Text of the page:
Marketing & Sales

Bubble? No Bubble? Sometimes You Just Have To Trust Your Gut

By-the-numbers takes a more personal turn, to see the writing on the wall. When there's a disparity between housing economic models and common sense, it may be that the models aren't up to the task.

Marketing & Sales

Bubble? No Bubble? Sometimes You Just Have To Trust Your Gut

By-the-numbers takes a more personal turn, to see the writing on the wall. When there's a disparity between housing economic models and common sense, it may be that the models aren't up to the task.

March 7th, 2022
Bubble? No Bubble? Sometimes You Just Have To Trust Your Gut
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2008

That’s when I learned, the hard way, what can happen when a housing bubble bursts.

At that time I was the CEO of Hanley Wood, the media company best known at the time for publishing BUILDER magazine. Like most businesses tied to housing the company had been flying high. And why not. Housing starts had not only been strong since 2000, topping 2 million units in 2004 and 2005, but the company had been purchased by a big time private equity firm in 2005.

Beyond that our customers, mostly building product manufacturers, couldn’t buy enough of what we were selling, mostly advertising in our magazines and exhibit space in our trade shows. Moreover our private equity partner was providing us with the capital to acquire or launch more magazines and trade shows and to launch big, expensive digital media products. We also bought our first data business. We couldn’t hire people fast enough.

And it all seemed to be working. The biggest single issue of BUILDER generated more than $2 million in revenue, which was more revenue than the whole company generated in its first year of business in the early 1980s. Between 2000 and the beginning of 2008, the company more than doubled its revenue, tripled and-then-some its earnings, and more than tripled its on-paper valuation.

We had also loaded up on lots and lots of debt.

The housing market had slowed down in 2007, but most economists forecast a soft landing for the housing market with starts just falling to around a still solid 1.5 million units. As I recall we were more pessimistic than that but didn’t see what was coming.

I remember the first sign of real trouble. I was in Chicago and got a call from one of our biggest and best  customers. He told me his company had decided to cancel its whole advertising program. Just like that. No discussion, no compromise. Goodbye $1 million.

As news of the subprime mortgage crisis began to spread and housing starts began to plummet, I got more and more of those calls. And when Bear Stearns crashed and burned and the housing bubble burst like an artillery shell and spread deadly shrapnel through the whole economy all I could do was wonder how I hadn’t seen the handwriting on the wall.

Hanley Wood survived the slaughter (it’s now called Zonda) but investors big and small collectively lost hundreds of millions of dollars and hundreds of employees lost their jobs. And I got to spend the last 2 years as CEO of the company talking to bankruptcy attorneys and bankers instead of customers.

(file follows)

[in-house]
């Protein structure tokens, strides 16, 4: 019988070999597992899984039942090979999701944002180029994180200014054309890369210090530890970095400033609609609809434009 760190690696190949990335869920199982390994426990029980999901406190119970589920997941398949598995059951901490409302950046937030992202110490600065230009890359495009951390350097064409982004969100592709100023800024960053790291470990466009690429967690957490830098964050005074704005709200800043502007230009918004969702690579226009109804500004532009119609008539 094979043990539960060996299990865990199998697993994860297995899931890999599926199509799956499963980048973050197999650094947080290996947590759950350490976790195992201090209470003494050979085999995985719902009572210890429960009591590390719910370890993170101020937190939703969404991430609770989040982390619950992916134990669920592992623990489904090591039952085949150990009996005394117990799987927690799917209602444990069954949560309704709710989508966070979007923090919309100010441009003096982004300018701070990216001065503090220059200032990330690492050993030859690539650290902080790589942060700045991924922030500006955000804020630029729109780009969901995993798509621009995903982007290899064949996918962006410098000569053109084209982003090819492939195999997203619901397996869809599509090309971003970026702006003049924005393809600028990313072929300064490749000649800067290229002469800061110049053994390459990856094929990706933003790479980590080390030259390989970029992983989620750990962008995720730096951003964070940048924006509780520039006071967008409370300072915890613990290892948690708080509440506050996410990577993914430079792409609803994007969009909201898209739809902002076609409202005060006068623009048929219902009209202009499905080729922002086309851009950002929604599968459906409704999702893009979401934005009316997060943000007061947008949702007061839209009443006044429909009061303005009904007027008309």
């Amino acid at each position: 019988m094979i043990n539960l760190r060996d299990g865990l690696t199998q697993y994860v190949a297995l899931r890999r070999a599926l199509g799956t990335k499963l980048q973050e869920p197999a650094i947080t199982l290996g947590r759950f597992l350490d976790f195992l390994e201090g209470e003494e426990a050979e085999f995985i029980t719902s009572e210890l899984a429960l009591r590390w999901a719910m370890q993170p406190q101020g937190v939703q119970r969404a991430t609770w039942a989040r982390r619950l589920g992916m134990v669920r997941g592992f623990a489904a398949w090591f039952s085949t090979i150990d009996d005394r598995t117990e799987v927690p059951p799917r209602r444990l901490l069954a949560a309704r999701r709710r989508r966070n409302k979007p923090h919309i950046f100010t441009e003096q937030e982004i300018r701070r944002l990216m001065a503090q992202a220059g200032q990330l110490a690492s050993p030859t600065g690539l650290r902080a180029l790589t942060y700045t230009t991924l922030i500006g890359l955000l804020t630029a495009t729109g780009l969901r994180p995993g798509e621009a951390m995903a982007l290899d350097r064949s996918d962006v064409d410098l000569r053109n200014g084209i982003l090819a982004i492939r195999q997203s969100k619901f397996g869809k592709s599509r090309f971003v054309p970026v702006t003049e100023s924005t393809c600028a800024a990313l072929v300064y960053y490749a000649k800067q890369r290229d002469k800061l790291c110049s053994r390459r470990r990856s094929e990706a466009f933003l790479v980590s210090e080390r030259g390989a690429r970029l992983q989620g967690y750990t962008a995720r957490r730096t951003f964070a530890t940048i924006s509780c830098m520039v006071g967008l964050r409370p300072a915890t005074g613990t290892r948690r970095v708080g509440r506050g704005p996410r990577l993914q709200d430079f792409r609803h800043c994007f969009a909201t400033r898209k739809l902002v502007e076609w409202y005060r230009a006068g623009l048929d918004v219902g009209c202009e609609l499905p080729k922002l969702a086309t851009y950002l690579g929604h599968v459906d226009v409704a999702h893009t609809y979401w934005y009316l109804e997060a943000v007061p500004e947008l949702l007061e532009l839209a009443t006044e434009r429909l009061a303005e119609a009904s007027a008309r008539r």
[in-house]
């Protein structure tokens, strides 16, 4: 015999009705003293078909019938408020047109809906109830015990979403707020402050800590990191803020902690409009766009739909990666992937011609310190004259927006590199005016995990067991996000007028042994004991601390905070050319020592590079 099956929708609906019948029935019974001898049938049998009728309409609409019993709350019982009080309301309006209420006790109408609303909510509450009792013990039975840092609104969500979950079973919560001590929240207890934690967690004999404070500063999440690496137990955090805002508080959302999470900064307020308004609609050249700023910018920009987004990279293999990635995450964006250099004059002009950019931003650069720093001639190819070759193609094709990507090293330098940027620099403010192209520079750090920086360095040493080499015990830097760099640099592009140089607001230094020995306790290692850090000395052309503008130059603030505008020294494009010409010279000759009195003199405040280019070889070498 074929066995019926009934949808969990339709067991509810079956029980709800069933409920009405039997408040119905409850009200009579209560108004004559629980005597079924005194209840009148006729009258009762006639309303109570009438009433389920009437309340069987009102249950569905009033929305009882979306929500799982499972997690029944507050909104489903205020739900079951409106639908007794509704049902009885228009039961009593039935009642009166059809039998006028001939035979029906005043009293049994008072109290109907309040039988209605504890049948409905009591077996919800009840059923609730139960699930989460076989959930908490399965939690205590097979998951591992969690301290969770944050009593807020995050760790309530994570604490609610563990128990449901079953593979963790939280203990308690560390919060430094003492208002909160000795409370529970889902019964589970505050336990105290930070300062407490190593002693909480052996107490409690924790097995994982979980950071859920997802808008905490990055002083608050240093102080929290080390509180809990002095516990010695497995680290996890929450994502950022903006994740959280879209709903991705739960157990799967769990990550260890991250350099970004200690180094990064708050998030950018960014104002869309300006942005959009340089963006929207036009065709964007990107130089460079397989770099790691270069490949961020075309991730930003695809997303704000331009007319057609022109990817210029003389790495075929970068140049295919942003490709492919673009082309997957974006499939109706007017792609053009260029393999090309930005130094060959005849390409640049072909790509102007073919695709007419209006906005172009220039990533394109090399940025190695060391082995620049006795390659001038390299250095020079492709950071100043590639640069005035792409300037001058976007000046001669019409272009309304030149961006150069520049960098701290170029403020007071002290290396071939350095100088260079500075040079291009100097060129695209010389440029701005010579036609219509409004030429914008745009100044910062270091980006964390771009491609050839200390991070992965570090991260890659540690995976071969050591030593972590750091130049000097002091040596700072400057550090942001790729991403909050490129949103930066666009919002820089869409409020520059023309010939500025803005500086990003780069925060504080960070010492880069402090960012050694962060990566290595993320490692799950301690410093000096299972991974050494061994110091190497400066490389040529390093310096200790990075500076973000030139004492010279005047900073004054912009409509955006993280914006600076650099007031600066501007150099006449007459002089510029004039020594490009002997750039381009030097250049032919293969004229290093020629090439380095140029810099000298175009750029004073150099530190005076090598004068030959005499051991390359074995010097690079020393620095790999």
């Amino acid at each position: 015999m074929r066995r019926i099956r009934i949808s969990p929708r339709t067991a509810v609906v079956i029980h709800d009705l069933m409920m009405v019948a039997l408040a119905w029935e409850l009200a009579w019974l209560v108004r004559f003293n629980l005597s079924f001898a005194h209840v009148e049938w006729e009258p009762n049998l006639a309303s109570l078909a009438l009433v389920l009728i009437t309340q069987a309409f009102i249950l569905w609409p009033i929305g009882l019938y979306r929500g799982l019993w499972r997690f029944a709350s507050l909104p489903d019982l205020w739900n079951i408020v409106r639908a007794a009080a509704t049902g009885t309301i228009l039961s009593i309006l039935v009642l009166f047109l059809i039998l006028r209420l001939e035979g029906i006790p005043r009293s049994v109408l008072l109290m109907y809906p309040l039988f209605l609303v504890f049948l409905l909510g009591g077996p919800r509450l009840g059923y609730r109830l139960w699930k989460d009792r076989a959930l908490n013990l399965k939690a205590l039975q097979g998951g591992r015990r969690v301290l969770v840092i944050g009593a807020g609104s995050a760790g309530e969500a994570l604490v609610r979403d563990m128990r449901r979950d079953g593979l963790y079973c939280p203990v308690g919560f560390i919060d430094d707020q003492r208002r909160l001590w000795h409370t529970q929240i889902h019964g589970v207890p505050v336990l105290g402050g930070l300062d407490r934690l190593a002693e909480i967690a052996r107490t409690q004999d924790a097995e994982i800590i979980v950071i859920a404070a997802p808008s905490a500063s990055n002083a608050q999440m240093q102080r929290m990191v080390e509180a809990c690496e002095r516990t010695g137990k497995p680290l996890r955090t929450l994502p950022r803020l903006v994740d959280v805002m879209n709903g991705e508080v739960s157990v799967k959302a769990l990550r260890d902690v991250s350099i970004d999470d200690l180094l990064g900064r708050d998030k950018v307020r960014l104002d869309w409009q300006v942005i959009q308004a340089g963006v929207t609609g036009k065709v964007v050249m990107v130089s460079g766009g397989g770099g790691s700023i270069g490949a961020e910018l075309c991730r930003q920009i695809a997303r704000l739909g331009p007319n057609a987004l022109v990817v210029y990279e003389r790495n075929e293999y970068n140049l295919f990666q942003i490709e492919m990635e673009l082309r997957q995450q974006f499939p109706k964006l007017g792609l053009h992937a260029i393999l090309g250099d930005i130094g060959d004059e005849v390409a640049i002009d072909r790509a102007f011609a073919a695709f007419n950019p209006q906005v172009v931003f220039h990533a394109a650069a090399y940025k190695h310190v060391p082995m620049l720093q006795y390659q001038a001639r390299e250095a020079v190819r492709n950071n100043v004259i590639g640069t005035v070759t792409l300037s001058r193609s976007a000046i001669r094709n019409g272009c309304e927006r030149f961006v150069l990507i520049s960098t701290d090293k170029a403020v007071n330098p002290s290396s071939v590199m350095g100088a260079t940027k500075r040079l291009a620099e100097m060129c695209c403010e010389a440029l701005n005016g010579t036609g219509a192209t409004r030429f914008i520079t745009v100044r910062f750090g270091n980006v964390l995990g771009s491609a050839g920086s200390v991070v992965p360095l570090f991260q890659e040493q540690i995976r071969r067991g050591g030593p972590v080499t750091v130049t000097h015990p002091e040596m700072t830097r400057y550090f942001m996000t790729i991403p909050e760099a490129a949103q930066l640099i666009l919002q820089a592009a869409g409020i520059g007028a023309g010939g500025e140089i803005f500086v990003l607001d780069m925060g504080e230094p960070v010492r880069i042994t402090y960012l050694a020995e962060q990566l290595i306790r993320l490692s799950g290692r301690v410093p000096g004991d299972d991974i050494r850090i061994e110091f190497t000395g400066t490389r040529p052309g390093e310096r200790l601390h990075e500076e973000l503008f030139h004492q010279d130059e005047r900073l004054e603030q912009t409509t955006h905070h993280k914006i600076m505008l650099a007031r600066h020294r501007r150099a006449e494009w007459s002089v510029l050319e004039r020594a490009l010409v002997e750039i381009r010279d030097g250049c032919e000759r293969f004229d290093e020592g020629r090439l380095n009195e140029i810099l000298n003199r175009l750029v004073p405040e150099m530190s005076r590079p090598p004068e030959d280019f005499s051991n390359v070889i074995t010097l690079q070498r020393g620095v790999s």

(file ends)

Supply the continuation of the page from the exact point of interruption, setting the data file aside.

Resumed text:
Which brings me from then until now. And now I think I can see some frightening handwriting on the wall. It says housing prices are going to fall and take the housing industry down with them.

Source: St. Louis Fed 

In support of that warning I’m not going to use too many economic statistics, but one statistic does seem worth mentioning. Housing prices have increased 27% in the last 2 years. Pandemic or no pandemic, that seems unsustainable. An adjustment seems inevitable.

But in support of that warning I am going to stick with the personal approach I’ve taken in this column. I own (mostly free of mortgage) 3 houses. One went on the market last week. We thought about selling it last year, and were told it would fetch about $1,100 a square foot. A year later, it listed at $1600 per square foot price. The house sold — at about 3% above asking price — within a few hours. The buyers never visited the house. They took a FaceTime tour with the listing agent.

We bought another house 14 months ago. According to Zillow, it’s already increased in value by 40%. And houses in this market are selling overnight.
We’ve owned the third house for 11 years, and according to Zillow it’s increased in value in the last 2 years by 40%, an estimate supported by experienced local real estate agents.

All of which reminds me of another lesson I’ve learned: Anything that sounds too good to be true, isn’t. Which makes me wonder if builders shouldn’t be worried that the backlog of houses being built but not yet finished is at the highest level since 1974.

Maybe it’s time to slow down … before the bubble bursts.

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ABOUT THE AUTHOR

Former chairman & CEO of Hanley Wood, Frank Anton is one of housing’s iconic voices. Currently, he’s advisor to several housing organizations, and is a member of Harvard’s JCHS Policy Advisory Board.

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ABOUT THE AUTHOR

Former chairman & CEO of Hanley Wood, Frank Anton is one of housing’s iconic voices. Currently, he’s advisor to several housing organizations, and is a member of Harvard’s JCHS Policy Advisory Board.

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'Not A Good Time To Buy' For Most Is The Exact Moment For Others

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This really isn't a home sales program," Bob Rademacher says. "This is an 'understanding' program. And when our guides fully carry out that program, they earn that role as a trusted advisor."


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